Even better, you can use a series to evolve a bunch of characters and not have to focus only one or two mains. For example, I have 6-7 main heroes in my series and certain books focus on different ones. The others step back into the supporting roles with some small steps in evolution while the central ones get a bigger push. This tends to go along with the main adventure of the book, which pushes the heroes as a team. It is more complicated and requires constant note-taking, but none of it would work if crushed into a standalone. I’d have to eliminate characters or reduce them to a ghost of what they are supposed to be. So I would say the big merit that a series has is a longer time to accomplish a deep evolution.
Good points, Charles. I prefer stand-alone novels. I read series, but I’m picky about which ones I start. It’s all a matter of time for me. I’d rather read multiple stories over the course of six months than dedicate that same time to one story line.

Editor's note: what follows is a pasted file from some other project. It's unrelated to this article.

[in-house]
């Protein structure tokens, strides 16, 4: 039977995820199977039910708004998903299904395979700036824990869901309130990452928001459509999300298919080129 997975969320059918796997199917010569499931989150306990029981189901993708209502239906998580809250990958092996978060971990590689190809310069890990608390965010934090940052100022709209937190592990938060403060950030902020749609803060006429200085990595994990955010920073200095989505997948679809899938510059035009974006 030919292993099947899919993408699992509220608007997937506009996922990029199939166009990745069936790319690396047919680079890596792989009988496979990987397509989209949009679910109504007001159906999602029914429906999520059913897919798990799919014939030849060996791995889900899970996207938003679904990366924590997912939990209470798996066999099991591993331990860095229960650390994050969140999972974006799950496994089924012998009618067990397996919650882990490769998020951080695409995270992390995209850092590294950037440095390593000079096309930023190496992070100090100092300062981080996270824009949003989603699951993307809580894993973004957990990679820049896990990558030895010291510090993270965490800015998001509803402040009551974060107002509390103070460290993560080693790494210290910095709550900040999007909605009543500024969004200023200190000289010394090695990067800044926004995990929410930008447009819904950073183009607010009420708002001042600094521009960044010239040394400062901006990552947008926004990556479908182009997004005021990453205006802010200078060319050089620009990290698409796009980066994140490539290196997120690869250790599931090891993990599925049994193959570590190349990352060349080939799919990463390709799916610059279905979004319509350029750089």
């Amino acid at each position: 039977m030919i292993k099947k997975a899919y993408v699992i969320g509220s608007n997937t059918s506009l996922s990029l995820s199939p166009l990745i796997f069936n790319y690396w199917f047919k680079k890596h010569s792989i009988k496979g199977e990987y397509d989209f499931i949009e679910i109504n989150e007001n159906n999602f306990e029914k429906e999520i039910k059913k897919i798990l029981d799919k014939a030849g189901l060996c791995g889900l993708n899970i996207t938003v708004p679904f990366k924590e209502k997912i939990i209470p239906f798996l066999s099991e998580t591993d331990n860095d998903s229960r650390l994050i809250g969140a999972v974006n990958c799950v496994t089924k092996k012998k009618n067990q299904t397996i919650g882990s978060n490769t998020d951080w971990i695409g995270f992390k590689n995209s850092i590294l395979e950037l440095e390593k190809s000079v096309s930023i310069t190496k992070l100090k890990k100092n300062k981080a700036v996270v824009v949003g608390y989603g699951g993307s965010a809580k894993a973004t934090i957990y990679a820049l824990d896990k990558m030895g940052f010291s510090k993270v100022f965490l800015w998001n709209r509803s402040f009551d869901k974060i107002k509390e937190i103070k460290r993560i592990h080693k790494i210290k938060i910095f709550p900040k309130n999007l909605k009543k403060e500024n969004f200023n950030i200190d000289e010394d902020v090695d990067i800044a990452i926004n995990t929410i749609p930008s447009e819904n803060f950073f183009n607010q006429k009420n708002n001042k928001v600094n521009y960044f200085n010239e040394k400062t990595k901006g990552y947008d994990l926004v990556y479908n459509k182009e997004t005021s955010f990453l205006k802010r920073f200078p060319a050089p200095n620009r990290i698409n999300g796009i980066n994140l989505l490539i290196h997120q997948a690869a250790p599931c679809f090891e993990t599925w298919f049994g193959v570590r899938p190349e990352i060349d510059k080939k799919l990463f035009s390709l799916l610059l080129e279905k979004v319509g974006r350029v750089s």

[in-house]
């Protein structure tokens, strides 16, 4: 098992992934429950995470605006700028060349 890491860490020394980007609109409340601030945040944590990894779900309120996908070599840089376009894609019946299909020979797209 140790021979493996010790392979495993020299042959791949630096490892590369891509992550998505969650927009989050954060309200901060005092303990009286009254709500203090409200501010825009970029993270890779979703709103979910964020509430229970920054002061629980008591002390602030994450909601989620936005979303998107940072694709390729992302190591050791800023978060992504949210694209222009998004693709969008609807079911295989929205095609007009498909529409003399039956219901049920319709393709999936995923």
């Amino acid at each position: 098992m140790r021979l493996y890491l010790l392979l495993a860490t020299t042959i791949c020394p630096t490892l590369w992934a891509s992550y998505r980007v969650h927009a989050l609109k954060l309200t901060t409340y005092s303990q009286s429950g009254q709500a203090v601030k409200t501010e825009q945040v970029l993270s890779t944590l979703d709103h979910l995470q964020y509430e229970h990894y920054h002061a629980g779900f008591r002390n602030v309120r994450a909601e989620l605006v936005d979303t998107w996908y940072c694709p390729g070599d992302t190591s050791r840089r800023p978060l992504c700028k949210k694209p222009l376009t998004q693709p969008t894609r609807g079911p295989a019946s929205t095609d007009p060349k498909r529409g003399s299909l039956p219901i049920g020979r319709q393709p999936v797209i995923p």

My own fiction reflects this, in that while everything is speculative, there is science fiction, fantasy, and paranormal in my catalog. Lately, I’ve even been writing short stories and micro-fiction.
Solo novels won’t be able to explore multiple leads in depth, but that’s never been a problem for me. Most of the time, the life of a character isn’t interesting from cradle to grave. They have that one moment of something extraordinary, and return to a normal life. There are plenty of fleshed out characters in my epic fantasy novel, but it’s the lead who goes on the hero’s journey.
Most solo stories still follow a three act structure without the need for a trilogy. Characters still go through hell in the middle of the story.
From an author’s position, I think starting over with new characters every time has made me a better writer. I could say the same thing about world building. I’ve forced myself through two of the most difficult parts of the writing process fresh each time out, and I’ve learned from that.